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Silixa - what you can do with more sensitive well fibre optics

Thursday, May 16, 2019

A distributed fiber optic sensing company Silixa has been exploring what you can do with more sensitive fibre optic cables in wells - including using them to track fluid flow, detect strain in wells, and monitor fracs.

A distributed fiber optic sensing company Silixa has been exploring what you can do with more sensitive fibre optic cables in wells - including using them to track fluid flow, detect strain in wells, monitor fracs, and understand neighbouring walls.

The advances are helped by Silixa's Carina Sensing System, an engineered fibre optic system, which uses a special fibre optic cable which has much brighter light scatter. The system has about 100 times higher sensitivity than the predecessor system, the intelligent Distributed Acoustic Sensor (iDAS).

The systems have been used to detect strain (pressure changes) in the overall formation or wells, for example to detect possible changes in caprock integrity. This because small changes in pressure show up with a different light scatter pattern.

The system has been used as flowmeter, because different flow rates of fluid through the well will make a different acoustic signal due to different eddies (vortexes) in the flow.

The cable can be wrapped around pipe to form a flowmeter, which does not require any inhibition of the liquid flow (as a propeller flowmeter within the pipe would).

Silixa has a demonstration model, which it often shows at trade shows, with a fan blowing air through a pipe. There is a fibre optic cable laid along the pipe, which picks up a different acoustic signal depending on the air flow rate.

It is possible to detect the gas volume fraction of a liquid flow, from the different noise the fluid makes.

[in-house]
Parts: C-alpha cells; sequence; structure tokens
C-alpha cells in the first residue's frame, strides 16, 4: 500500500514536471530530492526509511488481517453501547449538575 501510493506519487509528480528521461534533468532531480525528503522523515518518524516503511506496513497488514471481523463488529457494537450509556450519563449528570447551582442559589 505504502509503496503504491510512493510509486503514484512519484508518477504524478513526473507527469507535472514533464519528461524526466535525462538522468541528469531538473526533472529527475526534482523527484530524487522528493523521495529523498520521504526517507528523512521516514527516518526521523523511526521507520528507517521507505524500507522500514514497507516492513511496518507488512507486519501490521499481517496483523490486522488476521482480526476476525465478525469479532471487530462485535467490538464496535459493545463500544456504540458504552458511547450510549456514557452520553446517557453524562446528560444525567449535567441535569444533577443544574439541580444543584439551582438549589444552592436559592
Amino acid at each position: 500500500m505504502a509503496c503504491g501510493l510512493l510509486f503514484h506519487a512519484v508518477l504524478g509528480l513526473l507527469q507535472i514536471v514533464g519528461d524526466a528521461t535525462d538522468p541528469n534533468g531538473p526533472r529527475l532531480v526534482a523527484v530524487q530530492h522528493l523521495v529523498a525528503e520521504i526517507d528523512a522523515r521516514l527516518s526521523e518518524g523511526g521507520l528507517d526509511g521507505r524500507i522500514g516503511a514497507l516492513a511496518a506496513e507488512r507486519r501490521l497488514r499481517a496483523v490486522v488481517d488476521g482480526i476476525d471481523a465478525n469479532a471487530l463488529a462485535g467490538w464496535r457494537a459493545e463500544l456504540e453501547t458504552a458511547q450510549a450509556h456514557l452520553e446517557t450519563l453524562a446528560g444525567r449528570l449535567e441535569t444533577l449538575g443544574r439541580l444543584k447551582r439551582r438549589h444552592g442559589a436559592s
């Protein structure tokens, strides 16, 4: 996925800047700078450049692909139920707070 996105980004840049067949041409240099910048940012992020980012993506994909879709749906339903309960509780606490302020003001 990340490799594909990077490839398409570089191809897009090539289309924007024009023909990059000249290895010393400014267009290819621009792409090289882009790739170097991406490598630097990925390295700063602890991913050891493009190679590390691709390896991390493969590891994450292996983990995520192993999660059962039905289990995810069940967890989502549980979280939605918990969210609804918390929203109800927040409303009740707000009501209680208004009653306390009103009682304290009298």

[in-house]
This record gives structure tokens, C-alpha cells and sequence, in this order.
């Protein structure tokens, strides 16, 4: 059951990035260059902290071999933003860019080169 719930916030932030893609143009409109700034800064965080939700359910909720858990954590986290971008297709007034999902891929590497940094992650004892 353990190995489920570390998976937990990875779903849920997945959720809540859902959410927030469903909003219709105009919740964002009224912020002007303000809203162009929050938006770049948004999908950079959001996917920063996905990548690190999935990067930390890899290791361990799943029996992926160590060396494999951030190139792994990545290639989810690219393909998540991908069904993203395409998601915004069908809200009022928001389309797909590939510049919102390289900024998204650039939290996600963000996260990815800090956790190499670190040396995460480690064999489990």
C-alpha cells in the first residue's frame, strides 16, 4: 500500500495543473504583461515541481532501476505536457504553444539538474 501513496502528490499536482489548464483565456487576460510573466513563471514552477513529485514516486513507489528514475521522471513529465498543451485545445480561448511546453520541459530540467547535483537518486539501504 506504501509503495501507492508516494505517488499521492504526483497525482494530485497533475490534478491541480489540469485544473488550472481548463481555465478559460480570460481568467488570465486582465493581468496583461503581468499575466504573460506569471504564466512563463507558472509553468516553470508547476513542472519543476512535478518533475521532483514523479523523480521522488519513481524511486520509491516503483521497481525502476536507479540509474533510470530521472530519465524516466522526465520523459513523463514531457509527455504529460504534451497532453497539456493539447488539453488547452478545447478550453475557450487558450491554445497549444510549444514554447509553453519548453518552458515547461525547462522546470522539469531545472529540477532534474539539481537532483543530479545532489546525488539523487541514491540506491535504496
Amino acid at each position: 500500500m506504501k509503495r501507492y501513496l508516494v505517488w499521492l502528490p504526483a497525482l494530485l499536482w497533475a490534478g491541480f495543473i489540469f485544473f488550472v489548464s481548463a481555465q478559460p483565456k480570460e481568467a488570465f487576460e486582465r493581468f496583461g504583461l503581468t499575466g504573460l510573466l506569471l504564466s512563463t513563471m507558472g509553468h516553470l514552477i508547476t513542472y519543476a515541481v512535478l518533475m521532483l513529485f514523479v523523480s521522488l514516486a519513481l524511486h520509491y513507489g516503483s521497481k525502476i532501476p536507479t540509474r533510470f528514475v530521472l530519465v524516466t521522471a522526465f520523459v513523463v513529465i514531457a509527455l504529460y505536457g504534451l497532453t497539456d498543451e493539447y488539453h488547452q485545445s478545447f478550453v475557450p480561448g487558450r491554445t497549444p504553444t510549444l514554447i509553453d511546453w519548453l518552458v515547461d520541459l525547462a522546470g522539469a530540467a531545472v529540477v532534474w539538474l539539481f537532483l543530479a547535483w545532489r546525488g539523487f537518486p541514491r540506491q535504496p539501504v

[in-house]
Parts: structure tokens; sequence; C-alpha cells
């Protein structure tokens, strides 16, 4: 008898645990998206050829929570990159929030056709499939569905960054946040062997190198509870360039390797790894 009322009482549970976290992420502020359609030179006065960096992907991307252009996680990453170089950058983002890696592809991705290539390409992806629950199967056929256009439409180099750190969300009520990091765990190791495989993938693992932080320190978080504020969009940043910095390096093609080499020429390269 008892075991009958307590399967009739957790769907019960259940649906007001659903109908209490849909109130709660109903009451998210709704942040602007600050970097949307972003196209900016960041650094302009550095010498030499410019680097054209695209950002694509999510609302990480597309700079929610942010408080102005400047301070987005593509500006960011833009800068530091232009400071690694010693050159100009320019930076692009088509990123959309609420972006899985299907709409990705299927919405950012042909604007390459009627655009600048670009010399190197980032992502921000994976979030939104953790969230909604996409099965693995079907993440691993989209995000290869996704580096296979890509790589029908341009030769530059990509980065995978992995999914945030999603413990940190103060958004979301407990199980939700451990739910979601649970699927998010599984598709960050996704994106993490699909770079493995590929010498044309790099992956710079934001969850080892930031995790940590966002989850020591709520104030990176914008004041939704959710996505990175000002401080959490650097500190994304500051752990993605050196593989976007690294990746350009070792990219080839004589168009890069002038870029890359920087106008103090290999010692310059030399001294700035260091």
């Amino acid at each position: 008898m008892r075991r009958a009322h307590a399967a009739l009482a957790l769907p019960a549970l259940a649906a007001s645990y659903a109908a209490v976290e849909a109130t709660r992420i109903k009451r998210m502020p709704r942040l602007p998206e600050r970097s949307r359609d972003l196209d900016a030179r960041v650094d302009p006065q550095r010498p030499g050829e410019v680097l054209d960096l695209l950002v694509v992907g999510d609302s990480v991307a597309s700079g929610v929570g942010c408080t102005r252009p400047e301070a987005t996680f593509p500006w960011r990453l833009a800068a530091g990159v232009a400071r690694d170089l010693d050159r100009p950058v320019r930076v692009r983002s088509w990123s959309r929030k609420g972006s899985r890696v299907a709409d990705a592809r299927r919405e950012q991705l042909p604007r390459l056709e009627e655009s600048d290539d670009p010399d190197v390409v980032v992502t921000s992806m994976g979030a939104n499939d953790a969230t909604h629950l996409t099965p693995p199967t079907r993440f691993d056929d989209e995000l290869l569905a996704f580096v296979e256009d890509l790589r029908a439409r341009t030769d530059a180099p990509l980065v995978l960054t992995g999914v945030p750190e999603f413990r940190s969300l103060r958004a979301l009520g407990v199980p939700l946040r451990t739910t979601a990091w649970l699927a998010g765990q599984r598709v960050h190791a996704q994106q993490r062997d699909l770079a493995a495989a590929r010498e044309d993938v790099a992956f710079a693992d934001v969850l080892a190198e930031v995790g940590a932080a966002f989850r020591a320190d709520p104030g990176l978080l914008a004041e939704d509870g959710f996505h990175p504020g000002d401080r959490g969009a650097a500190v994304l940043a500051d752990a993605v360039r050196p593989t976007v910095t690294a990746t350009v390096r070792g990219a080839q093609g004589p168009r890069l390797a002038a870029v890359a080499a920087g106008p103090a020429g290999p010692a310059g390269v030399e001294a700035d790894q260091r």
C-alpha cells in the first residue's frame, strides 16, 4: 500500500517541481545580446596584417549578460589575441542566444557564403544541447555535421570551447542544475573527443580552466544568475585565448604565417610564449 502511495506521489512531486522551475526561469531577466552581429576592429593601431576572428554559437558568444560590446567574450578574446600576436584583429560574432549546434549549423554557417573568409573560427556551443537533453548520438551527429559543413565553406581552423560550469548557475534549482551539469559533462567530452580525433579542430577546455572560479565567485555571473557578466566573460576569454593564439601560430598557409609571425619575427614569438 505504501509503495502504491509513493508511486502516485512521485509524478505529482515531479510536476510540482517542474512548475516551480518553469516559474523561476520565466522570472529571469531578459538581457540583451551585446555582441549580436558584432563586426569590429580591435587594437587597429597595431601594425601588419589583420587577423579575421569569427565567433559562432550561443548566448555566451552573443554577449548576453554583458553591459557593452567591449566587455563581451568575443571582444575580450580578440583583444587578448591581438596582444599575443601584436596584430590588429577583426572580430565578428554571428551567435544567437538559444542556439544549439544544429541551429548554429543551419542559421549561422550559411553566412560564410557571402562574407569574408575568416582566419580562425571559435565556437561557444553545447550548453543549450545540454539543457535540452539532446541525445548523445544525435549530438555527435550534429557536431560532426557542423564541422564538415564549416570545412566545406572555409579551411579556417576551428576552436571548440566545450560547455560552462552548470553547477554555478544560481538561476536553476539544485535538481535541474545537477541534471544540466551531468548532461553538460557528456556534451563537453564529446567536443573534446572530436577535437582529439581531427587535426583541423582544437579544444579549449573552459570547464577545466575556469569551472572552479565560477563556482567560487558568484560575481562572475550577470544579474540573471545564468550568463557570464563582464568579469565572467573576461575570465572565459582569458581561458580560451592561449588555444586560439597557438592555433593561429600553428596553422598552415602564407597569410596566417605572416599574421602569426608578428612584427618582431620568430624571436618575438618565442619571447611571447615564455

The system has been used to monitor hydraulic fracturing, with the acoustic signals analysed to understand how much frac fluid has gone into each frac cluster.

It can be used for microseismic analysis, recording where and when rocks have been fractured. This data can be put together with pressure data to see what pressure was required to fracture the rocks.

When used together with knowledge of the location of sound sources, the fibre data can be used to determine the speed of P and S waves through the rock, which can then be used in seismic interpretation.

You can use fibre in one well to monitor what is happening in a neighbouring well, and understand how one well affects another, such as frac in the neighbouring well increasing pressure in the monitored well.

The quality of the recording is similar to placing geophones on the well, says Mahmoud Farhadiroushan, Executive Director of Silixa.

Locating the cable

A common problem with fibre optic cables in wells is that it is impossible to know where the cable is located around the well.

This is important to know if you want to perforate the well (blast holes in it to allow fluid through). You don't want to perforate the cable.

Sometimes a well is perforated a number of years into its life, for example a well which passes through two hydrocarbon zones, has the lower zone perforated at the beginning of life of the well, and the upper one perforated when production from the first declines.

To solve this problem, Silixa has developed a disposable device, the Cable Orientation Beacon (COB), containing accelerometers which is attached to the outside of the casing, next to the fibre cable.

The Silixa device monitors how many times it has been turned as the casing is inserted into the well, so it knows its orientation. It then communicates this data with an acoustic signal (noise), which is picked up by the fibre optic cable, and can then be reverse analysed to get the orientation data.

The device does not make the acoustic signal continuously, it can be programmed to sound (for example) every 30 minutes, to conserve battery power.

The device can be programmed to only switch on when it reaches a certain temperature, thus conserving its battery life when the system is being installed.

Without this device, the only way to locate the position of a fibre optic cable was to encase it in a metal tube, which can be detected with magnetic sensors in the well. But this metal tube can obstruct the flow of cement around the well, leading to a poor cementing job, Mr Farhadiroushan says.

Silixa is considering developing the technology to install other sensors, such as for pressure or presence of certain chemicals, which might give useful data about what is happening downhole.

Associated Companies
» Silixa
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